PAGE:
Kaiser’s First-Half Profit Exceeds For-Profit Insurers’
Kaiser Permanente in the first half of 2007 reported net income of $1.8 billion from operations in California and Hawaii, more than double the combined California proceeds at the state's three for-profit insurers, according to state financial records, the Sacramento Business Journal reports.
Kaiser, a not-for-profit HMO, does not report financial information for only its California operations.
Kathy Lancaster, executive vice president and CFO of Kaiser, said the first-half figures are driven by an unusually large reduction in reserves for professional liability and workers' compensation insurance.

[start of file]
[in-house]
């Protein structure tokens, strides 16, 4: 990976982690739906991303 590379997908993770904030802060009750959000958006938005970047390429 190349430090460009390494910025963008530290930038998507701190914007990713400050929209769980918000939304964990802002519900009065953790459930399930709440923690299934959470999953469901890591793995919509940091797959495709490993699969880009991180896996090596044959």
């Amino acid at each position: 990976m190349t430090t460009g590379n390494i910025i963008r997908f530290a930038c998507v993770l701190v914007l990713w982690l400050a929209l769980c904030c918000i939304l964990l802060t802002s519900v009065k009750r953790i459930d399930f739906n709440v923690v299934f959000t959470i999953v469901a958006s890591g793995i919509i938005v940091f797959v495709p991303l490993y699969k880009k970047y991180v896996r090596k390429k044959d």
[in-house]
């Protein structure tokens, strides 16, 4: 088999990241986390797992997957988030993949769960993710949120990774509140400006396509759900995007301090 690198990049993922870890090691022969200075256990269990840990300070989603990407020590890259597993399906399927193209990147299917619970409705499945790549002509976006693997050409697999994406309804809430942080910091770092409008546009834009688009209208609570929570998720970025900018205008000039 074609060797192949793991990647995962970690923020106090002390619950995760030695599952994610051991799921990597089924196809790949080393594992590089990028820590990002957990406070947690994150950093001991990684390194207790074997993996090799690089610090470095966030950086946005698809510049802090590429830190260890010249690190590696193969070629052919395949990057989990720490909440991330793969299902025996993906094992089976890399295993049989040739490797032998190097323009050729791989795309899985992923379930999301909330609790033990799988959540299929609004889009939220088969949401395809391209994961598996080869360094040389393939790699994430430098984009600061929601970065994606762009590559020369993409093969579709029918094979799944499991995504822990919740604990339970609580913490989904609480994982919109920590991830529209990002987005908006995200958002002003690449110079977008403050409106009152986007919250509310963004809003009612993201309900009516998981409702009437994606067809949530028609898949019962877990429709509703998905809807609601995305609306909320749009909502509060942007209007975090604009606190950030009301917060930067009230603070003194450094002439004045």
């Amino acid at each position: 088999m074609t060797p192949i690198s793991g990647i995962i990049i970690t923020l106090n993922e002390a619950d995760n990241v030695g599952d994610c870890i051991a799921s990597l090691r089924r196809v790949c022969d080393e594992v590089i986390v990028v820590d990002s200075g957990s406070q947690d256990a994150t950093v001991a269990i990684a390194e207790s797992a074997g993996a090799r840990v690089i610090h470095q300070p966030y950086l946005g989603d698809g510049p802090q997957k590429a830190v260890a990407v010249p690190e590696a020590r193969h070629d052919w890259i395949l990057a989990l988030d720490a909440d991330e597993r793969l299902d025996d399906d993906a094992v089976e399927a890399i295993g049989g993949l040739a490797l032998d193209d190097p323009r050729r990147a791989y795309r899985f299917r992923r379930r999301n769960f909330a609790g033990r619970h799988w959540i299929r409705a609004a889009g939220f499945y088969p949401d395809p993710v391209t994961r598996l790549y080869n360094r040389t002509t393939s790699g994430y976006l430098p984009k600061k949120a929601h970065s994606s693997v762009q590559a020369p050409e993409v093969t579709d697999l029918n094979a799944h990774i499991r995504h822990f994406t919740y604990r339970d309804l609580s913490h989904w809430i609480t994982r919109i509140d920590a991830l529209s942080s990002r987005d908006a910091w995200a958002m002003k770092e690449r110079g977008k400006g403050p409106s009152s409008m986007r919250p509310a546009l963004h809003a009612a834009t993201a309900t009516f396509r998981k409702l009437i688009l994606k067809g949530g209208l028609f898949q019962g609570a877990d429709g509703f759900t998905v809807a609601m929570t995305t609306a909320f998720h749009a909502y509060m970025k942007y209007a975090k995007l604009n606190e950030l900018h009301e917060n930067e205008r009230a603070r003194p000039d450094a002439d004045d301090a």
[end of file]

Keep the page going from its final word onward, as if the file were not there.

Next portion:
The HMO's $356 million in savings is due partly to fewer workplace injuries and claims, which could lead to more affordable health care coverage in the future, according to Lancaster. She added that reduced administrative costs also helped boost its savings.
A large difference between Kaiser and for-profit insurers is that Kaiser's earnings are reinvested into its health care system, such as substantial investment in new facilities in California, according to the Business Journal.
Lancaster said Kaiser continues to grow, citing figures that show $2.5 billion in capital investments in 2005 and $2.8 billion in 2006.
The HMO's operating margin also continues to rise (Robertson, Sacramento Business Journal, 9/10).